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Menopause Health Center

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Migraines and Menopause

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Female hormones and migraine headaches are linked. That's one of the reasons why women are three times more likely to get migraines than men.

For many women, menopause brings a welcome end to these headaches. But the hormonal changes leading up to menopause can sometimes make things worse before they get better.

Recommended Related to Menopause

When Will You Reach Menopause?

It’s a question many women wonder about, especially if you’re thinking about planning a family and your 20s are but a distant memory. How many more years of fertility might you have, and how much longer will it be before you start experiencing “the change?” Here's what does -- and does not influence the age at when a woman reaches menopause.

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Still, no matter when in life you have migraines, the right treatment can help prevent the headaches or make the pain go away.

What Makes Migraines Different?

People who get migraines describe them as an intense pulsing or throbbing type of pain, often on one side of the head. Along with the pain they can also have symptoms like:

When you have one, you may be unable to do your normal activities.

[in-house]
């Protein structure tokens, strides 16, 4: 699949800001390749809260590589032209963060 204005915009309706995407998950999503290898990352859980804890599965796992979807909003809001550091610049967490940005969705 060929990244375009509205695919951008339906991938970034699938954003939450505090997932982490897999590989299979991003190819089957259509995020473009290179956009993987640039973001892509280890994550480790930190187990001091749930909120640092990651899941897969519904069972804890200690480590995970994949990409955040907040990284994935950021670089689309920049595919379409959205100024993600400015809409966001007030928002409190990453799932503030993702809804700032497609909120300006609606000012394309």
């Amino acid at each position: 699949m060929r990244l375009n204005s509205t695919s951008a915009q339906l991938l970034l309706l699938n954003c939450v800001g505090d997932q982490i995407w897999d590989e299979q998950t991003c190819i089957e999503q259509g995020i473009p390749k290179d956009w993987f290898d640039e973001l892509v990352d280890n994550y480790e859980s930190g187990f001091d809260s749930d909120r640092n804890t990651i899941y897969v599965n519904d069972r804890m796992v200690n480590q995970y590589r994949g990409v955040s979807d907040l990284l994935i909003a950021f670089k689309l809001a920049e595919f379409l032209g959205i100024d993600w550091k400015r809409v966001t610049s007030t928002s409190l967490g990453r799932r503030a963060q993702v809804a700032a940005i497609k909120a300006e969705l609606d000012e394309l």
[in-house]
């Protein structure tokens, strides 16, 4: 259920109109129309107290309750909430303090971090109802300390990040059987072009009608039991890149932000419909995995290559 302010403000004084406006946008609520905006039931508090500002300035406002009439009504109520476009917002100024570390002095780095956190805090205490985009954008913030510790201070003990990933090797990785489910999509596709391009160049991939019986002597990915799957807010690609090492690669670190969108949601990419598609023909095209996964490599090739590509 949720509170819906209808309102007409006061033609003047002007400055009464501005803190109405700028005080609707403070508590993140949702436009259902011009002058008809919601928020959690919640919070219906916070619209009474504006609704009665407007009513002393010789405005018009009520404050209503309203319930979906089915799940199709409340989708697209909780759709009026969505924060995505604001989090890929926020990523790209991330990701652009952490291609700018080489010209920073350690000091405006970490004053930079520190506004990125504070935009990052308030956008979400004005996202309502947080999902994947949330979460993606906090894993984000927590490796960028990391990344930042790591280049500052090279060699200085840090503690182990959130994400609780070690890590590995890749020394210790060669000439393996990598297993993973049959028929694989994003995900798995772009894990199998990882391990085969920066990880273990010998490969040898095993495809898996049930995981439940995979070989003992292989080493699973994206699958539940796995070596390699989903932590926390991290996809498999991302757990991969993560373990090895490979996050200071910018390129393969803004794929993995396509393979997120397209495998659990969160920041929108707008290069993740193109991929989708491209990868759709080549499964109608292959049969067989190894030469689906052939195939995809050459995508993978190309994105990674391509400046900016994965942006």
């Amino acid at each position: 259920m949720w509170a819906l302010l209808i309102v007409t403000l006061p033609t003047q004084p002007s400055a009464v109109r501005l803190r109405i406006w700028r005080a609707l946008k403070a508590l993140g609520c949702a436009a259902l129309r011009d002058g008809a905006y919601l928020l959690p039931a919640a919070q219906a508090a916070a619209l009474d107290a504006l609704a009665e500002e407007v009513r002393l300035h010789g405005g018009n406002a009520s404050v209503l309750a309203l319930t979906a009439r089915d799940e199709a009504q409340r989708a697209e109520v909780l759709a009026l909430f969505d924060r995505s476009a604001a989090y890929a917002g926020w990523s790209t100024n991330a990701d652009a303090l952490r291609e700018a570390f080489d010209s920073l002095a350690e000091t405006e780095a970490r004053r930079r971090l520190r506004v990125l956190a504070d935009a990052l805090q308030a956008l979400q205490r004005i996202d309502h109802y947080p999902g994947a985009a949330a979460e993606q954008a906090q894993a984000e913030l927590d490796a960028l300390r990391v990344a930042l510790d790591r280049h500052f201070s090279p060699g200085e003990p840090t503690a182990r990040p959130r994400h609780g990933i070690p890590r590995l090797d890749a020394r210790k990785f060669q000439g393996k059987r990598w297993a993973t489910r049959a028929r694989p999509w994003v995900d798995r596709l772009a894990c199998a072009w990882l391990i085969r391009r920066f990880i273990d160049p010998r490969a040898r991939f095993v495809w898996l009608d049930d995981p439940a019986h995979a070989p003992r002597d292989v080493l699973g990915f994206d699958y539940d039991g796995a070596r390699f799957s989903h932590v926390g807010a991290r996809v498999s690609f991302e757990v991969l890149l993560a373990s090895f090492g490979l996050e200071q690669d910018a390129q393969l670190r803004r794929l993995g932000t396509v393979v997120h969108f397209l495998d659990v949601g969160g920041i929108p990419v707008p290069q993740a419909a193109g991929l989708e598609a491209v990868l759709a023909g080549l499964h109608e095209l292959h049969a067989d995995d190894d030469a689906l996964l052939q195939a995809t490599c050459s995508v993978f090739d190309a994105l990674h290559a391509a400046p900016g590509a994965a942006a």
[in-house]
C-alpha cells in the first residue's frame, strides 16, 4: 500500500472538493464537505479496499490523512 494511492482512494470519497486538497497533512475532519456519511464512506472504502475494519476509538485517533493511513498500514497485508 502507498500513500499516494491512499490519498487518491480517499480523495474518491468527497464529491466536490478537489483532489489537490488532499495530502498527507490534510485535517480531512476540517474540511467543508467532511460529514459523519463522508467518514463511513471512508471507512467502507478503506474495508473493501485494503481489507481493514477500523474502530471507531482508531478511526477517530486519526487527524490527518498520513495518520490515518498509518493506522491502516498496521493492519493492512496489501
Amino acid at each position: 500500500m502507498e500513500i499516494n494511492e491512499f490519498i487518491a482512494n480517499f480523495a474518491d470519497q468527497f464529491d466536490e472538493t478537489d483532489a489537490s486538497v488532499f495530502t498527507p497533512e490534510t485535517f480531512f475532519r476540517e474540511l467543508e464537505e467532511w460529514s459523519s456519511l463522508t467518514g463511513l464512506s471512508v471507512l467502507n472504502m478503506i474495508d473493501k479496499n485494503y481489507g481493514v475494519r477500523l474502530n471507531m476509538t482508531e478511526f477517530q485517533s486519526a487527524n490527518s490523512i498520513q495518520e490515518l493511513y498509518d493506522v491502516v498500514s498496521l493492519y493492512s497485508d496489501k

Many people get migraines from time to time. But some, usually women, have them as often as 15 or more days each month.

These headaches are triggered by things like:

  • Bright lights
  • Foods or drinks
  • Hunger
  • Lack of sleep
  • Stress
  • Strong scents

The Migraine-Hormone Link

A drop in the female hormone, estrogen, can also set off migraines. That's why women who get migraines often have headaches right before their period, when estrogen levels are low. During pregnancy, estrogen levels rise, bringing many women a break from these headaches. But they often start up again after the baby is born.

As you get closer to menopause, your hormone levels can swing up and down, and your periods may get more irregular. If your migraines are tied to your menstrual cycle, they may become as unpredictable as your periods.

Some women get migraines for the first time, or their headaches get more intense, in the years just before menopause. Others find that their migraines become less frequent and less intense.

Women who had their uterus and ovaries removed with surgery often have more of a problem with migraines than those who go into menopause naturally.

Treating Menopause Migraines

You have many options for relieving migraines.

Sometimes a few simple lifestyle changes can help:

  • Keep a diary of what you eat, and try to avoid foods that trigger your migraines. Some of these may include: aged cheese, chocolate, or artificial sweeteners.
  • Eat meals at regular times.
  • Go to sleep and wake up at the same time each day.
  • Cut stress using relaxation methods such as deep breathing, exercise, or massage.
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